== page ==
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Why the primaries are important and other frequently asked questions

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Posted at 5:04 AM, Mar 03, 2020
and last updated 2020-03-03 14:31:22-05

What is a primary?

A primary is an election used by states to select a potential presidential nominee. The election allows each state to choose the major political parties' nominees for the general election. The primary votes determine the number of state delegates that will vote towards a candidate during the nominating convention.

Primaries also allow political parties to determine the public's views on certain key issues, such as healthcare and the economy.

What is the difference between a caucus and a primary?

A primary uses secret ballots for voting. Caucuses are local gatherings of voters who vote at the end of the meeting. Voters gather based on political party.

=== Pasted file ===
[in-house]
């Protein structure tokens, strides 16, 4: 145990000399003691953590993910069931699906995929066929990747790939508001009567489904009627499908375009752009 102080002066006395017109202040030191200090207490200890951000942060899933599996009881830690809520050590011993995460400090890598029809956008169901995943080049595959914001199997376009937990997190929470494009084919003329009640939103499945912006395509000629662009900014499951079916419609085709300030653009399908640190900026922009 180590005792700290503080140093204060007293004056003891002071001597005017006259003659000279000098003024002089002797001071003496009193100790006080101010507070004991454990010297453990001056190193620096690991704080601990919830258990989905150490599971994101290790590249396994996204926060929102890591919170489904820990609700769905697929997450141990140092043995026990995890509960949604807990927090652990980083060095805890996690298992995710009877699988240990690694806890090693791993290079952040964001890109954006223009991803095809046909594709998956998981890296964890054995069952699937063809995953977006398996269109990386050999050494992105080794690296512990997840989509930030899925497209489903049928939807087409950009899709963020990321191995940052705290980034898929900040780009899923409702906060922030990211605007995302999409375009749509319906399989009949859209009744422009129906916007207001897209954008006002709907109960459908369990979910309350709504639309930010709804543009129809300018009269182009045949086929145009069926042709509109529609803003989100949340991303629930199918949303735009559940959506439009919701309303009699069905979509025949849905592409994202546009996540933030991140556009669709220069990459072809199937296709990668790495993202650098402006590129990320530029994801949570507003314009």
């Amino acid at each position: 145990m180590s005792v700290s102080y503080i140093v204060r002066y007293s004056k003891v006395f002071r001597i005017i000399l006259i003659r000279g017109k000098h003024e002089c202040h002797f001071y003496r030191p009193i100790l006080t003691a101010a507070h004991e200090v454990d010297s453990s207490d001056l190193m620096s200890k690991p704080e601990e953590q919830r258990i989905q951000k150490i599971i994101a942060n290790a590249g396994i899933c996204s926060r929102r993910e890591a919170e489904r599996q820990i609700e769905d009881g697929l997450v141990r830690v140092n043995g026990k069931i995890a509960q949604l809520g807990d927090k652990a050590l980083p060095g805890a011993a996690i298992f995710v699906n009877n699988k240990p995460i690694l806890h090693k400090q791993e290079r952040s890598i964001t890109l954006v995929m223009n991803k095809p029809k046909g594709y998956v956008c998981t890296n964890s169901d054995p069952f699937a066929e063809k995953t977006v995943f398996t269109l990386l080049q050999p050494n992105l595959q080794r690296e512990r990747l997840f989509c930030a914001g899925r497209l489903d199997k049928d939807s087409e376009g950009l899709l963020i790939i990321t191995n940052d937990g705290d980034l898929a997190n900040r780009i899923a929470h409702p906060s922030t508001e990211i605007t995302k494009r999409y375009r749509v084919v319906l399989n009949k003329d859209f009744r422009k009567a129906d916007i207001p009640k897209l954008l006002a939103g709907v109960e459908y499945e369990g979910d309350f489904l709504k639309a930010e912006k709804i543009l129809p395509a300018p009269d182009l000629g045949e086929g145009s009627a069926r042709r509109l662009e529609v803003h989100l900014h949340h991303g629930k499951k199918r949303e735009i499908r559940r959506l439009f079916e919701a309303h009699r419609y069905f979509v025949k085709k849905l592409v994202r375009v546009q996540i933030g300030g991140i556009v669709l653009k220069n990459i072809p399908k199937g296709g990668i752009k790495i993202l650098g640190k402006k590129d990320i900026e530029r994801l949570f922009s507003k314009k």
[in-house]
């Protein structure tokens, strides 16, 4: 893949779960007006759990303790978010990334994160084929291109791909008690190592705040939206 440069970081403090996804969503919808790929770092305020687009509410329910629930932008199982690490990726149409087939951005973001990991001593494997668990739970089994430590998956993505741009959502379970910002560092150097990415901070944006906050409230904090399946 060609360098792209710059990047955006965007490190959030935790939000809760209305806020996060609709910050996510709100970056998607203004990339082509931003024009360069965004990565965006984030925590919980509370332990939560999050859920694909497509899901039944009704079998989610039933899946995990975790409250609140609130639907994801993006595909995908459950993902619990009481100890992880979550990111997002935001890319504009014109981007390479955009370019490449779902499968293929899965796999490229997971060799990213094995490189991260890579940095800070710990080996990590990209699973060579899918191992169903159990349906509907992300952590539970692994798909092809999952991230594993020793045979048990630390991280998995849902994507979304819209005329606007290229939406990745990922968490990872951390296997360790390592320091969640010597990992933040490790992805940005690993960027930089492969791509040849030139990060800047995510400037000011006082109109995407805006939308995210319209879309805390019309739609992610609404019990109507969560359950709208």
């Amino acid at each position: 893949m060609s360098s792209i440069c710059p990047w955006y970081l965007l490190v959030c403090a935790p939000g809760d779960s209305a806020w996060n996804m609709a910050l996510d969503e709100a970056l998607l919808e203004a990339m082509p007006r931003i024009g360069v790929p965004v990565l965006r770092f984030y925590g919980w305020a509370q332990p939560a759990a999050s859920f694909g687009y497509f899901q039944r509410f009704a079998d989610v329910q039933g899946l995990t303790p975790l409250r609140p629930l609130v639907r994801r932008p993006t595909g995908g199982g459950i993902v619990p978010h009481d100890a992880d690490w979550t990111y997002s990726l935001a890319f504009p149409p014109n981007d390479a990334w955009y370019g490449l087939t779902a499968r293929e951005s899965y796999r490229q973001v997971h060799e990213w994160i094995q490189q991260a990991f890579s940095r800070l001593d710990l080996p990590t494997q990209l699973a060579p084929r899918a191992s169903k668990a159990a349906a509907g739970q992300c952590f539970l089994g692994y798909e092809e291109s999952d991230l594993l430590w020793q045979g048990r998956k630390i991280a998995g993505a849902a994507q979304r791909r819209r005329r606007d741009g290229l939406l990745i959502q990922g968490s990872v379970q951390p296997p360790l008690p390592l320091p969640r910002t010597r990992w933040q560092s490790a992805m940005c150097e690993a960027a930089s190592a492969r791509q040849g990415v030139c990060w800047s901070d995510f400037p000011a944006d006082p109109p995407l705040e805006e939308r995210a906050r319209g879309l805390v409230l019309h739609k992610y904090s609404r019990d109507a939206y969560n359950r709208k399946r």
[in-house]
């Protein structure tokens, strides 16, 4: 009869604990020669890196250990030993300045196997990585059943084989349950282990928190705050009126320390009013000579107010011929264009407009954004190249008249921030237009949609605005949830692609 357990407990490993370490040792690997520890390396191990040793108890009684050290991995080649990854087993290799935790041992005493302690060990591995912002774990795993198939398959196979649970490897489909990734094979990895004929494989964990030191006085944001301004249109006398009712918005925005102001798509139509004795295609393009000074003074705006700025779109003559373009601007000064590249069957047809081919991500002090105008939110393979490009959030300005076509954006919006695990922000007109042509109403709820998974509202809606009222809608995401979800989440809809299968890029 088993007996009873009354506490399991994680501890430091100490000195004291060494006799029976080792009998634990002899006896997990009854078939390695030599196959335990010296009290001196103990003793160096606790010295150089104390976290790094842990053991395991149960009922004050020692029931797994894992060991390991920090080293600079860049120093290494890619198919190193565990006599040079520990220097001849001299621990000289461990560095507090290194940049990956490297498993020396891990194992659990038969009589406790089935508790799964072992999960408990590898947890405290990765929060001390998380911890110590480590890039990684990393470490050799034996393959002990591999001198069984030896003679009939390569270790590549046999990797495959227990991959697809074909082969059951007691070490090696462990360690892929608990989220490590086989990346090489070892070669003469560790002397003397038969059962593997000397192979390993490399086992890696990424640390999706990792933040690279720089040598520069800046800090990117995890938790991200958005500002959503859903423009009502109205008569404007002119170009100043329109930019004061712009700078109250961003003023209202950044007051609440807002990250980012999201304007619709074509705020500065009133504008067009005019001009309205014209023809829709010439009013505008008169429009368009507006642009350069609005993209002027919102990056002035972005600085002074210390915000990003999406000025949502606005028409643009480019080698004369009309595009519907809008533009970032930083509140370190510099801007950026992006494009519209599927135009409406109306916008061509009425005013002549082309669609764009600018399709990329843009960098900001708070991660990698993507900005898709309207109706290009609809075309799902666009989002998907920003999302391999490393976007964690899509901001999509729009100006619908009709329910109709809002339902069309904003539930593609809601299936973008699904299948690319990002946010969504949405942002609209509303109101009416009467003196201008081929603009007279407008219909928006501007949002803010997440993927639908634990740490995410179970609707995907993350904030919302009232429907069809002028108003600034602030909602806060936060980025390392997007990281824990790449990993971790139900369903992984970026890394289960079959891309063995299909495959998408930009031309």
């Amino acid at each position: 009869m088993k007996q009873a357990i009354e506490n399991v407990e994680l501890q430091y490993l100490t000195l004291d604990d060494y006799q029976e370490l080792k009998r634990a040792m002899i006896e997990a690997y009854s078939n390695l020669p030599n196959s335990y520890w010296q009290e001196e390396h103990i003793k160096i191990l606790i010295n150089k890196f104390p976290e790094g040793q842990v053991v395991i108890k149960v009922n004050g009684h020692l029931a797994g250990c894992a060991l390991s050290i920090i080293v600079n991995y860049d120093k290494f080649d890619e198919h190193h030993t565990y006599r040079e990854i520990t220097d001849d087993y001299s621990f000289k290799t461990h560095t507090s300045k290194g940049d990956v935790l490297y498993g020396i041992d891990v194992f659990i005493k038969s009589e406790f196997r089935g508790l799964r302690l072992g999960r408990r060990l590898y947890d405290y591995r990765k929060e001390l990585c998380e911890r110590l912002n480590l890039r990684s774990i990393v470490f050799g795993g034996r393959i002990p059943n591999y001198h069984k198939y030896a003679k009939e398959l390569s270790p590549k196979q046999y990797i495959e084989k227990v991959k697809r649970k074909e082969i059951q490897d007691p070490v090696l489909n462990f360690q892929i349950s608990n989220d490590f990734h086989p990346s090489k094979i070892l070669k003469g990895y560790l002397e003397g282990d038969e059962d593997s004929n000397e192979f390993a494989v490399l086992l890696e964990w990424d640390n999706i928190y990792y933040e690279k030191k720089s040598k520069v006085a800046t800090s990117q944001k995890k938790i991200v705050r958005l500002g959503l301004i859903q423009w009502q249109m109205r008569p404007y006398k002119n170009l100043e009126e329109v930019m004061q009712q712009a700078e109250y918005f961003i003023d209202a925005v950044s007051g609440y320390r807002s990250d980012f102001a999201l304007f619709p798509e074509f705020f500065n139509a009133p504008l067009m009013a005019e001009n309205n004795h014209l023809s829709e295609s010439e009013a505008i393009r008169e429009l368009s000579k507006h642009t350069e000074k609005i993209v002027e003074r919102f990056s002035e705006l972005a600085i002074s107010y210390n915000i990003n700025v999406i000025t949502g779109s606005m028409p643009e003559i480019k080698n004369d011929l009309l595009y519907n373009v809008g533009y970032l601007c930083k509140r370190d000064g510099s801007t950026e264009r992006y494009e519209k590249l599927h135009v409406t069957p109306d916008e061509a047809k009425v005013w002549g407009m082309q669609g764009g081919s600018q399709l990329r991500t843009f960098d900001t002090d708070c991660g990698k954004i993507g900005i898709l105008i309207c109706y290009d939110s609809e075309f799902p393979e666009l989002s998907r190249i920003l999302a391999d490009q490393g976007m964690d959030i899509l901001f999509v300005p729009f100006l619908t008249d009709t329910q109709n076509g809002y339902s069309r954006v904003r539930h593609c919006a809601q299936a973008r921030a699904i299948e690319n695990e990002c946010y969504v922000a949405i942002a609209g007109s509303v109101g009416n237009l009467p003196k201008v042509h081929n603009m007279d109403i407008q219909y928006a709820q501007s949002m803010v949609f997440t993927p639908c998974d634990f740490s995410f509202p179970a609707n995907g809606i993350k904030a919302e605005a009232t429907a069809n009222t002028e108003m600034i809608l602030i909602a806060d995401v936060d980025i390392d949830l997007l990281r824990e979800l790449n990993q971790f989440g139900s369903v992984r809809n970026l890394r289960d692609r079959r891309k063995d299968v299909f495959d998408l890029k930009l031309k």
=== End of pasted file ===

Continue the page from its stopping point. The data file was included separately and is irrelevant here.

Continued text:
What happens after the primary?

After the primary, the process moves to the national nominating conventions. Each political party selects a nominee to unite behind during the convention. The number of state delegates that will vote for a candidate is determined during the primary.

Each presidential nominee also announces a vice presidential running mate.

Why are the primaries important?

Primaries determine the number of delegates a candidate will receive during the nominating convention. They also help political parties determine their state's interest in key issues.

Information courtesy of usa.gov.